Living Entrepreneurship Blog / Babson Entrepreneurs

Entrepreneurship Faculty Profile: Diane Mulcahy

Diane Mulcahy

Diane Mulcahy is an adjunct lecturer for Babson’s MBA program. Her class “Entrepreneurship and the Gig Economy” was named by as one of America’s Top 10 Most Innovative Business School Classes. Professor Mulcahy is a consultant and advisor to Fortune 500 companies and startups looking to succeed in the gig economy. She is also a Senior Fellow at the Kauffman Foundation and the author of three books.

What is your role at Babson? How long have you been at Babson?
I am an adjunct lecturer in the Entrepreneurship division and have been at Babson for 8 years.

Why did you come to Babson?
When I moved to Boston, Provost Patricia Greene introduced me to Babson and invited me to participate in events on campus. I was a venture capitalist so initially got involved at Babson by judging business plan competitions. I was interested in Babson because its focus on entrepreneurship meshed with my background in the VC industry, and I was interested in teaching.

What classes do you teach?
I created and teach a class called “Entrepreneurship and the Gig Economy” in the MBA program.

What area of research do you focus on?
I’m a practitioner. My experience and expertise is in venture capital industry, the gig economy, and the future of work. In 2016 I published a book called The Gig Economy: The Complete Guide to Getting Better Work, Taking More Time Off, and Financing the Life You Want. The book grew out of the class I teach and its focus is on helping individuals figure out how to navigate and succeed in the Gig Economy.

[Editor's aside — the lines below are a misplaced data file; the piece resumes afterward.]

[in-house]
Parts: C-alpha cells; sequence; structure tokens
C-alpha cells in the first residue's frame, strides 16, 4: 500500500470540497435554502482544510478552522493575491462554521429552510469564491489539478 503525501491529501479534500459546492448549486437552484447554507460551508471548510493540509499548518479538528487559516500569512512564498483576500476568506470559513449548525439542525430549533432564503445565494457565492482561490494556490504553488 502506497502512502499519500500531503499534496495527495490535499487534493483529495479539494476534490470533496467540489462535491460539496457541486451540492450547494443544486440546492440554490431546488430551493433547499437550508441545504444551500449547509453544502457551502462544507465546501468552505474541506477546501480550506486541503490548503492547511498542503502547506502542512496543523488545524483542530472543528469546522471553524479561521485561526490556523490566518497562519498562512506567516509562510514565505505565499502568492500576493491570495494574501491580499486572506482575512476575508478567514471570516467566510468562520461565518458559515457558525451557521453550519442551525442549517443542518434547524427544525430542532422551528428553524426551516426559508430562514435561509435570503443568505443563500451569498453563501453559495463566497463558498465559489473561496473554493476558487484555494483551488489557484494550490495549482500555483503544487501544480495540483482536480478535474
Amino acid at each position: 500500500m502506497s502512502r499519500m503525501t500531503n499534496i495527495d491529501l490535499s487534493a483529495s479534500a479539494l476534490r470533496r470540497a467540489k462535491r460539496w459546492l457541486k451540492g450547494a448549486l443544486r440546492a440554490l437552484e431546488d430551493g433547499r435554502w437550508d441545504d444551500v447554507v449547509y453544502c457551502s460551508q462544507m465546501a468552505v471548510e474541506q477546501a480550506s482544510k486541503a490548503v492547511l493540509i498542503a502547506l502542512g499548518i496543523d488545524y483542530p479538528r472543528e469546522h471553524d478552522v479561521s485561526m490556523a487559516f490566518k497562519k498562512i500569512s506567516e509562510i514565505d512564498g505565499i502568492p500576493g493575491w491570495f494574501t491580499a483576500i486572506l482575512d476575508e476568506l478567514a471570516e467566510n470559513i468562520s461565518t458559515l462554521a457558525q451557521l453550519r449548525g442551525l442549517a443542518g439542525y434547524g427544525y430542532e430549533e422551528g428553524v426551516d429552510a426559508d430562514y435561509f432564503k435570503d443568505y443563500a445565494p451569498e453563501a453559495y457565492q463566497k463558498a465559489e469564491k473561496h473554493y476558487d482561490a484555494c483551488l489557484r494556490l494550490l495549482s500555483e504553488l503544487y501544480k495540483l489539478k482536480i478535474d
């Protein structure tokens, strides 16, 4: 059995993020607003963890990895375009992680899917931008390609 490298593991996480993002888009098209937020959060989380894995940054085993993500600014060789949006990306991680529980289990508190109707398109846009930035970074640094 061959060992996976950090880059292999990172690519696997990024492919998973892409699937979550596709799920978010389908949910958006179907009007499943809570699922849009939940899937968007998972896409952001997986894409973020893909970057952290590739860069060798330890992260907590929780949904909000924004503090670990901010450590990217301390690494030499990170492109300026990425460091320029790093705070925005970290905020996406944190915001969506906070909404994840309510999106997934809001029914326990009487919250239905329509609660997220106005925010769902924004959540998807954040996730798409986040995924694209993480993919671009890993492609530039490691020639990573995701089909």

What is your definition of entrepreneurship?
To me, entrepreneurship has to do with taking initiative. My definition is broad and includes people who start a company, as well as individuals who strike out on their own as an independent worker and employees who create businesses and products and services within a larger company. Startup teams, solo-preneurs, intra-preneurs – they’re all entrepreneurial in my view!

What does the world need from entrepreneurs today?
More innovative solutions to persistent problems in society. We need to do a better job educating children by leveraging technology, and we need a better healthcare system (and services and devices) that focus on keeping people well, not just treating them when they’re sick. We need innovation to help us create a healthier food system, and reduce food waste, and we need more creative ways to finance and build infrastructure. Silicon Valley entrepreneurs today are good at solving small problems and finding incremental improvements that improve our daily lives but have demonstrated less success at innovating to solve the truly systemic problems in our economy and society.

Do you have any tips for entrepreneurs?
Just do it! There is so much opportunity to start doing whatever you’re interested in. Don’t wait. Starting a venture or a side gig as a student is a low-cost, low-risk way to pilot, experiment, and gather information. In my class, I encourage students to get out from behind their computers and start taking action.

What do you think makes Babson unique?
The entrepreneurial students it attracts. Babson students come to campus and already have the mindset to take initiative and action.

What do you do for fun?
I love to travel, particularly to Ireland and Europe. I enjoy yoga, cooking, throwing dinner parties, running, and reading. A rainy Saturday afternoon spent tucked up on the couch reading a book is amazing.  I also love the beach – in all seasons. I live in the city with my husband Kevin, who is also an adjunct lecturer at Babson, and we enjoy all the usual urban pursuits – theater, film, museums, and exploring neighborhoods.

Describe yourself in four words.
Direct, open, curious, and an introvert.

Anything else people should know?
I haven’t owned a car in over a decade. It’s so liberating! In my book, I talk about the idea and benefits of accessing rather than owning. In real life, I choose to access my transportation (by using the subway, walking, taking Lyft, or renting a Zipcar or Hubway bike), rather than own it!